After multiple decades of pushing myself, at times beyond the limit, there are a few lessons that continue to linger as painful reminders.  Near the top of the reminder list is the reality that as hard as I push myself, as painful and on the edge of collapse as it might seem, there is something within me that can continue, if only for a bit longer.

I listened to conversation where someone was complaining, exhaustion and weakness being the theme of the day.  If one paraphrased what he was saying it would echo a psalm; “I’m weak from hunger and can hardly stand up, my body a rack of skin and bones.” (Psalm 109.24) read more

Continue Reading


I grew up with a myriad of unique family clichés and metaphors.  With each there was a story from my father or mother that we knew well.  After hearing the story again and again, we knew the meanings without thinking.

“It’s good enough for Blackie,” referred to an exacting professor my dad had in university.  His demand for student perfection was so high, that the recognition that a project was finished and as perfect as we could make it, was an verbal acknowledgement to the precise standards set by a teacher and legend. read more

Continue Reading

Morning After

As I catch up with individuals starting a new chapter, there is a recurring theme in our conversations.  Overall, it is one of optimism or hope.  If I go just beyond the surface, there is also a level of uncertainty that haunts many.  Life’s uncertainties are a reality for individuals with the benefit of time and the scars to show how harsh it can be.  I can feel the two edges in our conversation.  They see what might happen in all its glory, good and bad.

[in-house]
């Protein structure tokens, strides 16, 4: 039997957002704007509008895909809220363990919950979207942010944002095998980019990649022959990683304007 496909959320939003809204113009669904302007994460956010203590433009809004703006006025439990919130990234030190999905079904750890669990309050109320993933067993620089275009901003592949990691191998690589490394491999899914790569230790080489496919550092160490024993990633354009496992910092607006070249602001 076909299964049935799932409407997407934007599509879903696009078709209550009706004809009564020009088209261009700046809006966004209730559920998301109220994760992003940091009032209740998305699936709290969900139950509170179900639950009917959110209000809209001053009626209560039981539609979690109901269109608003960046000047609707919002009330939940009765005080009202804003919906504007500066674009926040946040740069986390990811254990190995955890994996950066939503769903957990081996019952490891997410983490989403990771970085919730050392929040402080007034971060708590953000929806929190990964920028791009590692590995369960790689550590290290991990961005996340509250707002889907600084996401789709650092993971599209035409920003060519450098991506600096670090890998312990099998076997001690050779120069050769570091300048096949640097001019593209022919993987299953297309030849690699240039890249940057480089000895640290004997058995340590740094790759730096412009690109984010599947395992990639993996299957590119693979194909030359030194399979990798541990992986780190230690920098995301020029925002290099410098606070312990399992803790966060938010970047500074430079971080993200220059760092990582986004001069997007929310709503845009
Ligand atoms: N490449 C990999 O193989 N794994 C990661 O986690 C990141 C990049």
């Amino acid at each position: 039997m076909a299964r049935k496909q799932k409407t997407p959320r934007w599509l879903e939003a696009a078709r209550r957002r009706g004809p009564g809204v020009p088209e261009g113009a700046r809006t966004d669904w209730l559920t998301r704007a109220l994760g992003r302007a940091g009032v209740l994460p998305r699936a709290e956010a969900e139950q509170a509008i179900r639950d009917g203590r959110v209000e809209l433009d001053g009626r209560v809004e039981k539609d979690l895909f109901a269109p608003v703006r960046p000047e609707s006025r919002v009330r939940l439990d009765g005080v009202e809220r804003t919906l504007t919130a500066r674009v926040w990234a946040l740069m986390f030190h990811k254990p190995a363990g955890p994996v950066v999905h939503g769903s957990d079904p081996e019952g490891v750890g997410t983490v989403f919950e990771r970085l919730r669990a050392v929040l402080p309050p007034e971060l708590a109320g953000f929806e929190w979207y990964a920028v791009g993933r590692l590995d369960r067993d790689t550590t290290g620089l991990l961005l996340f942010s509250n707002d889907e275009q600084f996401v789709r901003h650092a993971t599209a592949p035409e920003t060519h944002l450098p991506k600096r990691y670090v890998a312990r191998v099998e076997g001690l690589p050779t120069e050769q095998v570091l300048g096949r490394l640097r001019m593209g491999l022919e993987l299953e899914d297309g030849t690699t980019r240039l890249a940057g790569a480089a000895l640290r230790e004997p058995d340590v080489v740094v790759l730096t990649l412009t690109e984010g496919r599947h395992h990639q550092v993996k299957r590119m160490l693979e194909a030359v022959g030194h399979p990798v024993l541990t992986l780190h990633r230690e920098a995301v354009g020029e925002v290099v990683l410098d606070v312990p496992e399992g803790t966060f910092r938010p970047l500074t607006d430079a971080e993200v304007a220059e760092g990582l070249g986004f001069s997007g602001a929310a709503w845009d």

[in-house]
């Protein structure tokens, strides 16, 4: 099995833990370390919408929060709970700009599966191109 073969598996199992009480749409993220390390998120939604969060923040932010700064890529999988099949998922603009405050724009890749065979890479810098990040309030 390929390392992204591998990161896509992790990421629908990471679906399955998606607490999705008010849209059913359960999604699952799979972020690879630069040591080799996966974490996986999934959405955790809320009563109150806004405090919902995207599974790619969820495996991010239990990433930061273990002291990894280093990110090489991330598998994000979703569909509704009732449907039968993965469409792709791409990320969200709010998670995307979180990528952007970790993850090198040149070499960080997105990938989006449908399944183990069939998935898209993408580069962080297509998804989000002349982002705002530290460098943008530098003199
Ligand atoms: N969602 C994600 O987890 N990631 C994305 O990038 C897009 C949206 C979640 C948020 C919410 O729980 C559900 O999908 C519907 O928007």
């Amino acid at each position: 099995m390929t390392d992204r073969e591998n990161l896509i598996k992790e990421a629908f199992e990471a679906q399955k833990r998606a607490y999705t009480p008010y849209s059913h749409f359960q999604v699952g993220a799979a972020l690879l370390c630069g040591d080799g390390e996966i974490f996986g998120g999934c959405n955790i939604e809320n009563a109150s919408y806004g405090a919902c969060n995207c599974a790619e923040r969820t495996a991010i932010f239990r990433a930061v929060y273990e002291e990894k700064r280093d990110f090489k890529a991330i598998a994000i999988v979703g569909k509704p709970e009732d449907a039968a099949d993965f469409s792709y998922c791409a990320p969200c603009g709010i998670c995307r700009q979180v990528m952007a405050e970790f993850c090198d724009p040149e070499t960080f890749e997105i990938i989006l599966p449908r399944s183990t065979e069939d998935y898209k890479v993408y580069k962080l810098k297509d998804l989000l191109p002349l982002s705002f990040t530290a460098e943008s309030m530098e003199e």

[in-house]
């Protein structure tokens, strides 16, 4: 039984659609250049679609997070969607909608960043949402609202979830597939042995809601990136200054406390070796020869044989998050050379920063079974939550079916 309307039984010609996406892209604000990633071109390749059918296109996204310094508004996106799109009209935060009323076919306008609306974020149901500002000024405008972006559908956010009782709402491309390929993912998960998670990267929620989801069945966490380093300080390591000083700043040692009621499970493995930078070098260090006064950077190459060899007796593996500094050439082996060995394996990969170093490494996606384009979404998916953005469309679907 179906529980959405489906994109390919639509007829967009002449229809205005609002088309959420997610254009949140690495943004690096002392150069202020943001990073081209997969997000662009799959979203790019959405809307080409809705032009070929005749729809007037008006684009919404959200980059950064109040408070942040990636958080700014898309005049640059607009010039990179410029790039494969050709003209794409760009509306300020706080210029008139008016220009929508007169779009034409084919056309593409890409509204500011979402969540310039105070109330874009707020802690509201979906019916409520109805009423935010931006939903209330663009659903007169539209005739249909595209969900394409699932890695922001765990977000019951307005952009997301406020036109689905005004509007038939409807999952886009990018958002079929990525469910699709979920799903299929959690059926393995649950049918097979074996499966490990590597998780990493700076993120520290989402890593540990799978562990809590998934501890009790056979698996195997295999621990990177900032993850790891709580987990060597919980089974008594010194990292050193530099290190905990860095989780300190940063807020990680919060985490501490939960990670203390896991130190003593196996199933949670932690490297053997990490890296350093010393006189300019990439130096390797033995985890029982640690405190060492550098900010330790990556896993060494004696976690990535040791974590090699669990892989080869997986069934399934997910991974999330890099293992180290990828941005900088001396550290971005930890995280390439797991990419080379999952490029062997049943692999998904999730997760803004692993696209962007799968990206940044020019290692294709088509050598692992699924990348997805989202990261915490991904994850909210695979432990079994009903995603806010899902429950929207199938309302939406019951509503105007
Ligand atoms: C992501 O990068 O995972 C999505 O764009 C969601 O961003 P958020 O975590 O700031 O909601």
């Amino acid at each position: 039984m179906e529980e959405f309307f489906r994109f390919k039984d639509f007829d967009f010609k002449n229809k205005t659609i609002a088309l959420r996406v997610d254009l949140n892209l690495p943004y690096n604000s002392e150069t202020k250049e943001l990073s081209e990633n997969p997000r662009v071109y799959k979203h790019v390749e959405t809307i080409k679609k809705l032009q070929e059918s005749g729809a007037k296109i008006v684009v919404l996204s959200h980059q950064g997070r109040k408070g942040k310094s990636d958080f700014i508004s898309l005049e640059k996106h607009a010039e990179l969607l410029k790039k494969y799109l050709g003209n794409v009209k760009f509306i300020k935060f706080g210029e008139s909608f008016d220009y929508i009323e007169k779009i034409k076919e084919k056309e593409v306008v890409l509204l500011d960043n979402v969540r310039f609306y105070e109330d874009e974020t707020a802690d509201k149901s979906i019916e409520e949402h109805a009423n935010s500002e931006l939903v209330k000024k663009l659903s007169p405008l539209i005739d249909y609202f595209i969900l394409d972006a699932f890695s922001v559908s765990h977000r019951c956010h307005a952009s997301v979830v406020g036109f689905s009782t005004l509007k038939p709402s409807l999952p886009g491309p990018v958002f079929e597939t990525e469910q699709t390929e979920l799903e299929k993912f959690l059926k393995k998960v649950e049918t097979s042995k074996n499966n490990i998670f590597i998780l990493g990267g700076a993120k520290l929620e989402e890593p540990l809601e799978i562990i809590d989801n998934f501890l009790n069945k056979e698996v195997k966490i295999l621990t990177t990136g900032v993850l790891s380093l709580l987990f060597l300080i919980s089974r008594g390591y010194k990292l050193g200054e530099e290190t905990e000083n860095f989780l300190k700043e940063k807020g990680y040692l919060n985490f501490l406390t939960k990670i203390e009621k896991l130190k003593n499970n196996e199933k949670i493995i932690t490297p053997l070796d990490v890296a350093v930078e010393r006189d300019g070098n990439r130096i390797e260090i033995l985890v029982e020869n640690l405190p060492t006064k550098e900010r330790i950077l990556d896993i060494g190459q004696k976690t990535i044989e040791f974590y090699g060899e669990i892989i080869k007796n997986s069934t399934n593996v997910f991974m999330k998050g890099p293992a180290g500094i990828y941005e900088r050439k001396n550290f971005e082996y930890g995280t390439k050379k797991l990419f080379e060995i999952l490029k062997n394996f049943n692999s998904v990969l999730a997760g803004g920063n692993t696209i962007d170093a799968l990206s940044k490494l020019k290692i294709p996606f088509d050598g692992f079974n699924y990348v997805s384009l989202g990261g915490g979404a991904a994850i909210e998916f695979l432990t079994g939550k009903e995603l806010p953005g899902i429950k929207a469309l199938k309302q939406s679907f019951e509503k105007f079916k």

I wish I had guaranteed answers that spoke of wonderful outcomes for everyone.  To the individual that says “I’m at the end of my rope, my life in ruins,” (Psalm 109.22) I want to express hope and optimism.  If one just endures, if only for a little while, then good will come.  Even as I write this, I struggle to repeat the words because I am unsure what will happen in her or his life. read more

Continue Reading


It was a classic Singaporean tourist scene.  Near the edge of Orchard, a shopping street which is the want to be equivalent of Madison Avenue, stood a Chinese family with three rolling pieces of luggage.  Mom, Dad, three kids – my guess is sixteen, fourteen, and nine.  The kids were patiently following the parents lead, as the mom and dad struggled to get the orientation for their paper maps.  Given their direction, I could only think of one hotel within a half-mile of the directions they could possibly go!  The fact that they were lost and headed in the wrong direction was obvious to anyone familiar with the area. read more

Continue Reading